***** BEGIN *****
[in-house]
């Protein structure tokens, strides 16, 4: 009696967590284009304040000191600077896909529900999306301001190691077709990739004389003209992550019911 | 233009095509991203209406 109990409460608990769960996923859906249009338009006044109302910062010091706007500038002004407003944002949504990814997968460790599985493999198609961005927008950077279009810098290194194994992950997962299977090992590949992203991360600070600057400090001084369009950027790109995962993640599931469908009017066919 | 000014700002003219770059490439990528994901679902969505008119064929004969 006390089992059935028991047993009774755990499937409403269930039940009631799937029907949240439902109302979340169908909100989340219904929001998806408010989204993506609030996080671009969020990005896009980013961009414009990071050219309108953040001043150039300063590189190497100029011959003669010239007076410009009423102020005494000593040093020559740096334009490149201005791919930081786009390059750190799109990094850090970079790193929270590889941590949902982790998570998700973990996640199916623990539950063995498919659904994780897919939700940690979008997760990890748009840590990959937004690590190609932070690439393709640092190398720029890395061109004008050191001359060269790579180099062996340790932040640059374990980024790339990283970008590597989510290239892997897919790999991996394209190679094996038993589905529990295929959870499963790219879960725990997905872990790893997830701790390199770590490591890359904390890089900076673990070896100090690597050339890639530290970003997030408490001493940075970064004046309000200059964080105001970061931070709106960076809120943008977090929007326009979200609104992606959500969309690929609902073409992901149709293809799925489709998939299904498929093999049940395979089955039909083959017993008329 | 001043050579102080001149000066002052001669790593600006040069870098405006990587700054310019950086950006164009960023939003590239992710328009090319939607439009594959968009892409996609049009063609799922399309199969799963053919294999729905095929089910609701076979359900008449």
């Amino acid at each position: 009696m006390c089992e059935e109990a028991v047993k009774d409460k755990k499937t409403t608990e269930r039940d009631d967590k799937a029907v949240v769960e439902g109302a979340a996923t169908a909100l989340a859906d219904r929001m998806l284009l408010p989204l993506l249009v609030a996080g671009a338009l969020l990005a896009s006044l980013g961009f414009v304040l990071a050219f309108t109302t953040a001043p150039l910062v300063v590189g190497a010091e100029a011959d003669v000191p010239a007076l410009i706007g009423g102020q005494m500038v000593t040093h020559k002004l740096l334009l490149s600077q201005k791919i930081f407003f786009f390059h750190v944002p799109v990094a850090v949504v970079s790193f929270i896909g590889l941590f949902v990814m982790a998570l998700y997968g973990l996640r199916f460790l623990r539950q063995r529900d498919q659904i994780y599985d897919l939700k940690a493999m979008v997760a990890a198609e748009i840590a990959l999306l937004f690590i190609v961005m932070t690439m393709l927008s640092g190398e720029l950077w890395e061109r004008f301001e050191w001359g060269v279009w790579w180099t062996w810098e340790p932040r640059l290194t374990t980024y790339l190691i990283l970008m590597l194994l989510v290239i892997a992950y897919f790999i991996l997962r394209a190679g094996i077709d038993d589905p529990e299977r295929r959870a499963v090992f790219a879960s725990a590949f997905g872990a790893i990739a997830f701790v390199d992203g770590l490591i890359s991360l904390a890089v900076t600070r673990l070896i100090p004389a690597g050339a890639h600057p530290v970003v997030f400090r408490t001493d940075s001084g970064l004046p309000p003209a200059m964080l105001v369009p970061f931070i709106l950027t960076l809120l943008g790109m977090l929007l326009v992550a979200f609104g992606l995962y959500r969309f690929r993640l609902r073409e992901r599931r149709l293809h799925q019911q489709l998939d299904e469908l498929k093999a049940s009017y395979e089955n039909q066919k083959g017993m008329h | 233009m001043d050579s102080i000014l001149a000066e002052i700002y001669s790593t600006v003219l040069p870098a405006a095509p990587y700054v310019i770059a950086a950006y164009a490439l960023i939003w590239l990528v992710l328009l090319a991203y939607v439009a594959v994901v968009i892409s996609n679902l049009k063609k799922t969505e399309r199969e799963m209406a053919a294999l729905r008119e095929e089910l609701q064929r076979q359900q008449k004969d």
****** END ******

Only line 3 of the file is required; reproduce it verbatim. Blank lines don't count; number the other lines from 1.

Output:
């Amino acid at each position: 009696m006390c089992e059935e109990a028991v047993k009774d409460k755990k499937t409403t608990e269930r039940d009631d967590k799937a029907v949240v769960e439902g109302a979340a996923t169908a909100l989340a859906d219904r929001m998806l284009l408010p989204l993506l249009v609030a996080g671009a338009l969020l990005a896009s006044l980013g961009f414009v304040l990071a050219f309108t109302t953040a001043p150039l910062v300063v590189g190497a010091e100029a011959d003669v000191p010239a007076l410009i706007g009423g102020q005494m500038v000593t040093h020559k002004l740096l334009l490149s600077q201005k791919i930081f407003f786009f390059h750190v944002p799109v990094a850090v949504v970079s790193f929270i896909g590889l941590f949902v990814m982790a998570l998700y997968g973990l996640r199916f460790l623990r539950q063995r529900d498919q659904i994780y599985d897919l939700k940690a493999m979008v997760a990890a198609e748009i840590a990959l999306l937004f690590i190609v961005m932070t690439m393709l927008s640092g190398e720029l950077w890395e061109r004008f301001e050191w001359g060269v279009w790579w180099t062996w810098e340790p932040r640059l290194t374990t980024y790339l190691i990283l970008m590597l194994l989510v290239i892997a992950y897919f790999i991996l997962r394209a190679g094996i077709d038993d589905p529990e299977r295929r959870a499963v090992f790219a879960s725990a590949f997905g872990a790893i990739a997830f701790v390199d992203g770590l490591i890359s991360l904390a890089v900076t600070r673990l070896i100090p004389a690597g050339a890639h600057p530290v970003v997030f400090r408490t001493d940075s001084g970064l004046p309000p003209a200059m964080l105001v369009p970061f931070i709106l950027t960076l809120l943008g790109m977090l929007l326009v992550a979200f609104g992606l995962y959500r969309f690929r993640l609902r073409e992901r599931r149709l293809h799925q019911q489709l998939d299904e469908l498929k093999a049940s009017y395979e089955n039909q066919k083959g017993m008329h | 233009m001043d050579s102080i000014l001149a000066e002052i700002y001669s790593t600006v003219l040069p870098a405006a095509p990587y700054v310019i770059a950086a950006y164009a490439l960023i939003w590239l990528v992710l328009l090319a991203y939607v439009a594959v994901v968009i892409s996609n679902l049009k063609k799922t969505e399309r199969e799963m209406a053919a294999l729905r008119e095929e089910l609701q064929r076979q359900q008449k004969d």